The finish from the carbide knives is not as good as HSS, no question. However, my theory was, and has proven true, that I never need a finished surface right out of the machine. A jointed edge gets glued (typically) or finish sanded anyway. And a jointed face ends up going through the planer, and again, the planed faces end up getting sanded anyway. And the difference in sanding time is negligible. But the kicker was/is, that even though the carbide is not as smooth a finish, if you're running teak, by the time you have pushed a couple of sticks through it, the HSS has dulled to the point where it is no better than the carbide. And finally, I hate changing knives. I did not know about Shelix heads when I made my decision.

Having said all that, even though I'm glad I've got carbide instead of the stock knives, if I was going to do it again I would either look more closely at:
1) A Terminus or some such head that is very simple and easy to change knives (and the knives are not all that expensive). Then you get the advantage of a HSS cut and finish.
2) Shelix heads. This is most likely.

Would you like to add information to this article?
Interested in writing or submitting an article?
Have a question about this article?

Have you reviewed the related Knowledge Base areas below?
  • KnowledgeBase: Knowledge Base

  • KnowledgeBase: Solid Wood Machining

  • KnowledgeBase: Solid Wood Machining: Tooling

    Would you like to add information to this article? ... Click Here

    If you have a question regarding a Knowledge Base article, your best chance at uncovering an answer is to search the entire Knowledge Base for related articles or to post your question at the appropriate WOODWEB Forum. Before posting your message, be sure to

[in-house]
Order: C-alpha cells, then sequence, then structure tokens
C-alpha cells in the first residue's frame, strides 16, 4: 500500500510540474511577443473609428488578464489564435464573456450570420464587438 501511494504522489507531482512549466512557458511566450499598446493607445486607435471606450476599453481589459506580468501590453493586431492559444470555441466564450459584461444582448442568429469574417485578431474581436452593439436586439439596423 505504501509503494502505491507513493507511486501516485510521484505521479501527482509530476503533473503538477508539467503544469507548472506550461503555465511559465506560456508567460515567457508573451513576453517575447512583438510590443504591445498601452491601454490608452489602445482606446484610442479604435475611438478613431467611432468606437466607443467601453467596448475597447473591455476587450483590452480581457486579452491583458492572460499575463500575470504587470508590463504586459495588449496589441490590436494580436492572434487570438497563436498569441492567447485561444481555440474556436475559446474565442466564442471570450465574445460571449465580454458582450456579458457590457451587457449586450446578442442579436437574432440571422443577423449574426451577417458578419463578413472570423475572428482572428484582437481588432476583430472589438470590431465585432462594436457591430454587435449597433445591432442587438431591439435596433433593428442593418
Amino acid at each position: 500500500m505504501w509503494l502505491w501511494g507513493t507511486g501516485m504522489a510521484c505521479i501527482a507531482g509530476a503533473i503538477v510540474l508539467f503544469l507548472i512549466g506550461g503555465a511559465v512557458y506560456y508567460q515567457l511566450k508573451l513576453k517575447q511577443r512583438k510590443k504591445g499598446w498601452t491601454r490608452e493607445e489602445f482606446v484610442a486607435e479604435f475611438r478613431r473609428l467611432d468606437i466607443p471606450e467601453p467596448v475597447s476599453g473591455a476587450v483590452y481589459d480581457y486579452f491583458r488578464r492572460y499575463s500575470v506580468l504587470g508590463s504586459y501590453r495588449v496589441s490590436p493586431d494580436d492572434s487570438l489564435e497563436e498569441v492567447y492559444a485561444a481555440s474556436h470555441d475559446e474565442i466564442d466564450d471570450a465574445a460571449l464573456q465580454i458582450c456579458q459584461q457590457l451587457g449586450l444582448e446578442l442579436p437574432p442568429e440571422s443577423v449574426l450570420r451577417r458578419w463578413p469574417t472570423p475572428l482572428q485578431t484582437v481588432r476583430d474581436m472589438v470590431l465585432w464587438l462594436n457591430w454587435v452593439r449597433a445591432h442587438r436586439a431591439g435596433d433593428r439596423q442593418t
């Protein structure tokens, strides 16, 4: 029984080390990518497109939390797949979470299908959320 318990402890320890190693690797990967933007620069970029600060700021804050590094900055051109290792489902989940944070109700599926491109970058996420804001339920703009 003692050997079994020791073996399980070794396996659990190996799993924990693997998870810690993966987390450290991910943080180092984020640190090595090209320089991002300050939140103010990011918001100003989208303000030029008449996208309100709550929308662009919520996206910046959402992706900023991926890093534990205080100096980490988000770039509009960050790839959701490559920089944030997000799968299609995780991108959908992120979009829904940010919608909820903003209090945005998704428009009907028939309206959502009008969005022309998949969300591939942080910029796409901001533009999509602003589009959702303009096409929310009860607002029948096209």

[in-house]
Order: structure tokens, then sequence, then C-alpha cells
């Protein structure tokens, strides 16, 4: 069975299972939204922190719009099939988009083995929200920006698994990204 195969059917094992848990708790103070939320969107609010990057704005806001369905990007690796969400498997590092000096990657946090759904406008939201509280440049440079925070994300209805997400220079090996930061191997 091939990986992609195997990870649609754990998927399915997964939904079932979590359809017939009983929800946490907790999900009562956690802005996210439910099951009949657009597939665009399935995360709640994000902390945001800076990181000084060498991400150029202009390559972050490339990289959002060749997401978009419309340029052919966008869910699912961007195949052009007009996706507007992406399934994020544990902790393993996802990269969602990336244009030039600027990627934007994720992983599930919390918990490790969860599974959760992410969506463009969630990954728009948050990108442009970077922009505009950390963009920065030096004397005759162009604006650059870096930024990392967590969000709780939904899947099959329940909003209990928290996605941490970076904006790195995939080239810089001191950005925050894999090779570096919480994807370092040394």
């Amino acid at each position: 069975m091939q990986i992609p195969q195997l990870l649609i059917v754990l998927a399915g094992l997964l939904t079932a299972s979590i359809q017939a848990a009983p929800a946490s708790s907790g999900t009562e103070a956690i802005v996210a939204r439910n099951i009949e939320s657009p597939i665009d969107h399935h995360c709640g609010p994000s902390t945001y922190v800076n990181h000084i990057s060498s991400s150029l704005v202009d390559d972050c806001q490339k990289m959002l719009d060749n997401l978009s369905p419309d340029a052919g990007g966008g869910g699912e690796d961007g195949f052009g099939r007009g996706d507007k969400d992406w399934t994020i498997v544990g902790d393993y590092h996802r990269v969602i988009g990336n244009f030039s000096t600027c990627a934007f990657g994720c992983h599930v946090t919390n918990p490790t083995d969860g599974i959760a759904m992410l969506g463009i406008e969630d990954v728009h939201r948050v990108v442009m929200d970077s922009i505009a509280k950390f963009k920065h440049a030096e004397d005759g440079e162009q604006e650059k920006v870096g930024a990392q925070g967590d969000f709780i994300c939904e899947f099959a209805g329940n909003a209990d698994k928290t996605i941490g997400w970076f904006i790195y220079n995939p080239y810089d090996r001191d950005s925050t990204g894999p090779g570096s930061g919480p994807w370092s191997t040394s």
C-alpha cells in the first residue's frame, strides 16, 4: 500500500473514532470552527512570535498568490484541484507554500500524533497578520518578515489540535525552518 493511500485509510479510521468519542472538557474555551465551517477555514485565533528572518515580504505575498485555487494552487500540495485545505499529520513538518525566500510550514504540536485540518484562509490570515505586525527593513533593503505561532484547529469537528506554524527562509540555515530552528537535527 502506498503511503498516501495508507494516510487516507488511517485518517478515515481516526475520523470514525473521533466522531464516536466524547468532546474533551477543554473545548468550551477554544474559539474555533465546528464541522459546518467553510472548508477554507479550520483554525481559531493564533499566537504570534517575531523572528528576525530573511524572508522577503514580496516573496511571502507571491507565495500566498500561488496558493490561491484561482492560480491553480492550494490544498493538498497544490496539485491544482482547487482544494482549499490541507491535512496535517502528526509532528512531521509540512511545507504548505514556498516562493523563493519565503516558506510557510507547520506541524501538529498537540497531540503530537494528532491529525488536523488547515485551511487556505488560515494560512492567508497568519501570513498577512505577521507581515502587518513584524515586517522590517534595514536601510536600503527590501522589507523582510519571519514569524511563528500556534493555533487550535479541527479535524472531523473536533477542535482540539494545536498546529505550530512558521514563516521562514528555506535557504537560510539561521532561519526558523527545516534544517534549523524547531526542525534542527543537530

review our Forum Guidelines.

    Questions entered in the Knowledge Base Article comment form will not generate responses! A list of WOODWEB Forums can be found at WOODWEB's Site Map.

    When you post your question at the Forum, be sure to include references to the Knowledge Base article that inspired your question. The more information you provide with your question, the better your chances are of receiving responses.

    Return to beginning of article.

    Refer a Friend || Read This Important Information || Site Map || Privacy Policy || Site User Agreement

    Letters, questions or comments? E-Mail us and let us know what you think. Be sure to review our Frequently Asked Questions page.

    Contact us to discuss advertising or to report problems with this site.

    To report a problem, send an e-mail to our Webmaster

    Copyright © 1996-2019 - WOODWEB ® Inc.
    All rights reserved. No part of this publication may be reproduced in any manner without permission of the Editor.
    Review WOODWEB's Copyright Policy.

    The editors, writers, and staff at WOODWEB try to promote safe practices. What is safe for one woodworker under certain conditions may not be safe for others in different circumstances. Readers should undertake the use of materials and methods discussed at WOODWEB after considerate evaluation, and at their own risk.

    WOODWEB, Inc.
    335 Bedell Road
    Montrose, PA 18801

    Contact WOODWEB

  • WOODWEB - the leading resource for professional woodworkers

      Home » Knowledge Base » Knowledge Base Article